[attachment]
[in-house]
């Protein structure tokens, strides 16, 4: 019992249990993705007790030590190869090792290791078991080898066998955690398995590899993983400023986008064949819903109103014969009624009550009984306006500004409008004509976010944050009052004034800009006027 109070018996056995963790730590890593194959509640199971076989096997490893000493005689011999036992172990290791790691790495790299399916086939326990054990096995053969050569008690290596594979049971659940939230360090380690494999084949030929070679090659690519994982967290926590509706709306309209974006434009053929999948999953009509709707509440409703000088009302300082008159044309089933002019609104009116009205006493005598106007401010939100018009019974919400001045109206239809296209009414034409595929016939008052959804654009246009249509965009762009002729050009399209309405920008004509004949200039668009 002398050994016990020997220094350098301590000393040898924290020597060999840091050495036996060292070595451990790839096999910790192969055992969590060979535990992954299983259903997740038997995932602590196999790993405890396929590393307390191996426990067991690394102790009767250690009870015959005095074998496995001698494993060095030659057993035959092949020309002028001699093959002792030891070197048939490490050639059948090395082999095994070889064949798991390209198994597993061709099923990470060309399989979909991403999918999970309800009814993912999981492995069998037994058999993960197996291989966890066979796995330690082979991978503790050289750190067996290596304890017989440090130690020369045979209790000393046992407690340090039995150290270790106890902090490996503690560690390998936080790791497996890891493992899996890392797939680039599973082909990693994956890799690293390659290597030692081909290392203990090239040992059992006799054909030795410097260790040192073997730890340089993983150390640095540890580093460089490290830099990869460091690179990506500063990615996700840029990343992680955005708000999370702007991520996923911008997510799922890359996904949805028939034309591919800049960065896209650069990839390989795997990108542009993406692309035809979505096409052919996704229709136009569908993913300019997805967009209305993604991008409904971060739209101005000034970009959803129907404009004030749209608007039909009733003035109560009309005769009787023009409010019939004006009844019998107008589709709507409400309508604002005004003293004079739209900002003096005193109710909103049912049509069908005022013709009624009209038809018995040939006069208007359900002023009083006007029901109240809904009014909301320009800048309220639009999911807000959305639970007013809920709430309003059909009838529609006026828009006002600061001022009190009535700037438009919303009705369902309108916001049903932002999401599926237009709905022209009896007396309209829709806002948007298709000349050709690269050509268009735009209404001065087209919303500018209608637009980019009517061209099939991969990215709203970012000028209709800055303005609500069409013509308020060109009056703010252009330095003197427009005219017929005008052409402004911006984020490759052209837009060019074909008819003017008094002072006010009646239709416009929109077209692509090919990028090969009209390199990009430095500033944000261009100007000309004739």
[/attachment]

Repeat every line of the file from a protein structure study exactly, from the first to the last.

[in-house]
């Protein structure tokens, strides 16, 4: 019992249990993705007790030590190869090792290791078991080898066998955690398995590899993983400023986008064949819903109103014969009624009550009984306006500004409008004509976010944050009052004034800009006027 109070018996056995963790730590890593194959509640199971076989096997490893000493005689011999036992172990290791790691790495790299399916086939326990054990096995053969050569008690290596594979049971659940939230360090380690494999084949030929070679090659690519994982967290926590509706709306309209974006434009053929999948999953009509709707509440409703000088009302300082008159044309089933002019609104009116009205006493005598106007401010939100018009019974919400001045109206239809296209009414034409595929016939008052959804654009246009249509965009762009002729050009399209309405920008004509004949200039668009 002398050994016990020997220094350098301590000393040898924290020597060999840091050495036996060292070595451990790839096999910790192969055992969590060979535990992954299983259903997740038997995932602590196999790993405890396929590393307390191996426990067991690394102790009767250690009870015959005095074998496995001698494993060095030659057993035959092949020309002028001699093959002792030891070197048939490490050639059948090395082999095994070889064949798991390209198994597993061709099923990470060309399989979909991403999918999970309800009814993912999981492995069998037994058999993960197996291989966890066979796995330690082979991978503790050289750190067996290596304890017989440090130690020369045979209790000393046992407690340090039995150290270790106890902090490996503690560690390998936080790791497996890891493992899996890392797939680039599973082909990693994956890799690293390659290597030692081909290392203990090239040992059992006799054909030795410097260790040192073997730890340089993983150390640095540890580093460089490290830099990869460091690179990506500063990615996700840029990343992680955005708000999370702007991520996923911008997510799922890359996904949805028939034309591919800049960065896209650069990839390989795997990108542009993406692309035809979505096409052919996704229709136009569908993913300019997805967009209305993604991008409904971060739209101005000034970009959803129907404009004030749209608007039909009733003035109560009309005769009787023009409010019939004006009844019998107008589709709507409400309508604002005004003293004079739209900002003096005193109710909103049912049509069908005022013709009624009209038809018995040939006069208007359900002023009083006007029901109240809904009014909301320009800048309220639009999911807000959305639970007013809920709430309003059909009838529609006026828009006002600061001022009190009535700037438009919303009705369902309108916001049903932002999401599926237009709905022209009896007396309209829709806002948007298709000349050709690269050509268009735009209404001065087209919303500018209608637009980019009517061209099939991969990215709203970012000028209709800055303005609500069409013509308020060109009056703010252009330095003197427009005219017929005008052409402004911006984020490759052209837009060019074909008819003017008094002072006010009646239709416009929109077209692509090919990028090969009209390199990009430095500033944000261009100007000309004739």